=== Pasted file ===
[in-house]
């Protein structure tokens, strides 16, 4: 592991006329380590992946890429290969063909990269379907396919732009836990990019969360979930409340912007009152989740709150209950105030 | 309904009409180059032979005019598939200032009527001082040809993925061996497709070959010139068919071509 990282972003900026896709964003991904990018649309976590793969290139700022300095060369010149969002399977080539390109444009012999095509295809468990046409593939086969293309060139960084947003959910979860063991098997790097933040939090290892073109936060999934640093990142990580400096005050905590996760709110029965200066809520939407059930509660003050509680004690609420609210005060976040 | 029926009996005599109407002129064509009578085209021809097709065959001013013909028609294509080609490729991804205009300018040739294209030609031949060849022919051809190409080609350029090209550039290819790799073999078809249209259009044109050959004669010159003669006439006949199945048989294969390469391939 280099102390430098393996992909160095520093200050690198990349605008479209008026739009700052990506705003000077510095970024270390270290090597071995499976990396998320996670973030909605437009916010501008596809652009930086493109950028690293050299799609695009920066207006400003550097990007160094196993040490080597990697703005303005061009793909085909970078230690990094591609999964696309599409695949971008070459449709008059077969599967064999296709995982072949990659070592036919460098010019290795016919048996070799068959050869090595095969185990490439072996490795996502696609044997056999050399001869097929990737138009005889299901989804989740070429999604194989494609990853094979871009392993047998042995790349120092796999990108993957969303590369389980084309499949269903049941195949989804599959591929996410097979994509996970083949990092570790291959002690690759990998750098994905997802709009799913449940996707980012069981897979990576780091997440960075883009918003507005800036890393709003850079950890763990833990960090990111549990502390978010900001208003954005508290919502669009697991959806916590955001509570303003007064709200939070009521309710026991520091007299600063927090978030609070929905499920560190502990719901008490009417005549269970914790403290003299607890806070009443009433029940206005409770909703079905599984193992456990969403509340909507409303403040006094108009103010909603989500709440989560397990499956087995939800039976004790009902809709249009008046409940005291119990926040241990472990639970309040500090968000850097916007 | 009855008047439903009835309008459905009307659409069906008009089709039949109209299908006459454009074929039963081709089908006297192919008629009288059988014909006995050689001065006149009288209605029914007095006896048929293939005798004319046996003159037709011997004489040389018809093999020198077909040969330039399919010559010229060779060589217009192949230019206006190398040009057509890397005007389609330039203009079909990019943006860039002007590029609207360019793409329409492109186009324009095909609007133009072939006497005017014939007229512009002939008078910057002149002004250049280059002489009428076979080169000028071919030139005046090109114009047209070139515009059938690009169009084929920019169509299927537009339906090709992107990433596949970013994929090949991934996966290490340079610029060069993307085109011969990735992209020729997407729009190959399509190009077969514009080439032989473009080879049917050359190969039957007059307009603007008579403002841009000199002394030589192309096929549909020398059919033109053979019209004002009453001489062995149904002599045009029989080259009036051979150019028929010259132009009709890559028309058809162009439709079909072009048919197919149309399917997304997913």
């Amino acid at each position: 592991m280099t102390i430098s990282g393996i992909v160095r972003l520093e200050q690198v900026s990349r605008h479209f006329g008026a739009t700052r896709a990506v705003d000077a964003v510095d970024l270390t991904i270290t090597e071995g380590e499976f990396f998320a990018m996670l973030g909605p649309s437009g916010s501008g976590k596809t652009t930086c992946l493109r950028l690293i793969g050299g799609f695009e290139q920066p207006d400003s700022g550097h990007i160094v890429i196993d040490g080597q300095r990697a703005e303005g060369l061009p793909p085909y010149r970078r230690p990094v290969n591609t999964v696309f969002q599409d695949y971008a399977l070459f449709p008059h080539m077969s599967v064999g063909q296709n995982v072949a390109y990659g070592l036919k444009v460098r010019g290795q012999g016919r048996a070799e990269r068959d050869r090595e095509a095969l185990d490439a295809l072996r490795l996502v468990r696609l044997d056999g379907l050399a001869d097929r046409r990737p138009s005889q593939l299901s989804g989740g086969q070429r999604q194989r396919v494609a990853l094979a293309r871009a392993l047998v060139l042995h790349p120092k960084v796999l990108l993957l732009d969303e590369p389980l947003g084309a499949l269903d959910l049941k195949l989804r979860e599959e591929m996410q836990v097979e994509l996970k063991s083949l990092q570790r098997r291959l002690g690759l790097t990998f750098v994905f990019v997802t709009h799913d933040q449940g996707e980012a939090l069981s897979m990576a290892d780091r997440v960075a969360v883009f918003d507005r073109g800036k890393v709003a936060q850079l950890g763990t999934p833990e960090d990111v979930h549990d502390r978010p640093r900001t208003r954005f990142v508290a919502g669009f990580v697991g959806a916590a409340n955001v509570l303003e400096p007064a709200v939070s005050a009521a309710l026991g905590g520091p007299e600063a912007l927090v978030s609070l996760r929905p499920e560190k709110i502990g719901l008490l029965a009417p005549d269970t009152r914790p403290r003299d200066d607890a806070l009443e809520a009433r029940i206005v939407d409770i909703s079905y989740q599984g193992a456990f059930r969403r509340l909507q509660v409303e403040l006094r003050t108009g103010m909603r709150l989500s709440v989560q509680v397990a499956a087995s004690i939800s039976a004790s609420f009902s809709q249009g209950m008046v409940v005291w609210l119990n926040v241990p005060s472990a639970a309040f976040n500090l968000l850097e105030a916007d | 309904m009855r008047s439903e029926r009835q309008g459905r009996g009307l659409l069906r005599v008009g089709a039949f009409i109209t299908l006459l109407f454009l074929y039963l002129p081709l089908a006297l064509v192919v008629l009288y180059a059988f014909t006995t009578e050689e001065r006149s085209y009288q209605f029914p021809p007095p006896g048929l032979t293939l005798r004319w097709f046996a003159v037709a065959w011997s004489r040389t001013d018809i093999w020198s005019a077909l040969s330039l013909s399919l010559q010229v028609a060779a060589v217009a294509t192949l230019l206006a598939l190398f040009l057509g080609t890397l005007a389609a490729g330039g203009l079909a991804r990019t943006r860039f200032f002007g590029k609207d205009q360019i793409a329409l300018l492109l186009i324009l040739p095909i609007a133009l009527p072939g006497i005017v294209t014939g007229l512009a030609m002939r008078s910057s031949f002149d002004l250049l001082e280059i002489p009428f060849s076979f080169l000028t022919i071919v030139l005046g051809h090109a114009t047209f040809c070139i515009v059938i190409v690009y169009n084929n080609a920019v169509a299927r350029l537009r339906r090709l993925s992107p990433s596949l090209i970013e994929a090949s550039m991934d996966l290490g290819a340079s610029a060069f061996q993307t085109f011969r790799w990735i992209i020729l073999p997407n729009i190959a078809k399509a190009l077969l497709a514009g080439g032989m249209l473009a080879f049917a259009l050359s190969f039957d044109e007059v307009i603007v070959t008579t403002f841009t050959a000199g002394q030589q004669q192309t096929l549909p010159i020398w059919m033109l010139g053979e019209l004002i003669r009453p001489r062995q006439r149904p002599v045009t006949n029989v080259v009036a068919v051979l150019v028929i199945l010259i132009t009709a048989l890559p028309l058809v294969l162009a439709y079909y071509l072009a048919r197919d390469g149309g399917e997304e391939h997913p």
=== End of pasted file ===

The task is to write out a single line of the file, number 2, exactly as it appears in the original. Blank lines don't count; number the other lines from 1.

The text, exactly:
């Protein structure tokens, strides 16, 4: 592991006329380590992946890429290969063909990269379907396919732009836990990019969360979930409340912007009152989740709150209950105030 | 309904009409180059032979005019598939200032009527001082040809993925061996497709070959010139068919071509 990282972003900026896709964003991904990018649309976590793969290139700022300095060369010149969002399977080539390109444009012999095509295809468990046409593939086969293309060139960084947003959910979860063991098997790097933040939090290892073109936060999934640093990142990580400096005050905590996760709110029965200066809520939407059930509660003050509680004690609420609210005060976040 | 029926009996005599109407002129064509009578085209021809097709065959001013013909028609294509080609490729991804205009300018040739294209030609031949060849022919051809190409080609350029090209550039290819790799073999078809249209259009044109050959004669010159003669006439006949199945048989294969390469391939 280099102390430098393996992909160095520093200050690198990349605008479209008026739009700052990506705003000077510095970024270390270290090597071995499976990396998320996670973030909605437009916010501008596809652009930086493109950028690293050299799609695009920066207006400003550097990007160094196993040490080597990697703005303005061009793909085909970078230690990094591609999964696309599409695949971008070459449709008059077969599967064999296709995982072949990659070592036919460098010019290795016919048996070799068959050869090595095969185990490439072996490795996502696609044997056999050399001869097929990737138009005889299901989804989740070429999604194989494609990853094979871009392993047998042995790349120092796999990108993957969303590369389980084309499949269903049941195949989804599959591929996410097979994509996970083949990092570790291959002690690759990998750098994905997802709009799913449940996707980012069981897979990576780091997440960075883009918003507005800036890393709003850079950890763990833990960090990111549990502390978010900001208003954005508290919502669009697991959806916590955001509570303003007064709200939070009521309710026991520091007299600063927090978030609070929905499920560190502990719901008490009417005549269970914790403290003299607890806070009443009433029940206005409770909703079905599984193992456990969403509340909507409303403040006094108009103010909603989500709440989560397990499956087995939800039976004790009902809709249009008046409940005291119990926040241990472990639970309040500090968000850097916007 | 009855008047439903009835309008459905009307659409069906008009089709039949109209299908006459454009074929039963081709089908006297192919008629009288059988014909006995050689001065006149009288209605029914007095006896048929293939005798004319046996003159037709011997004489040389018809093999020198077909040969330039399919010559010229060779060589217009192949230019206006190398040009057509890397005007389609330039203009079909990019943006860039002007590029609207360019793409329409492109186009324009095909609007133009072939006497005017014939007229512009002939008078910057002149002004250049280059002489009428076979080169000028071919030139005046090109114009047209070139515009059938690009169009084929920019169509299927537009339906090709992107990433596949970013994929090949991934996966290490340079610029060069993307085109011969990735992209020729997407729009190959399509190009077969514009080439032989473009080879049917050359190969039957007059307009603007008579403002841009000199002394030589192309096929549909020398059919033109053979019209004002009453001489062995149904002599045009029989080259009036051979150019028929010259132009009709890559028309058809162009439709079909072009048919197919149309399917997304997913």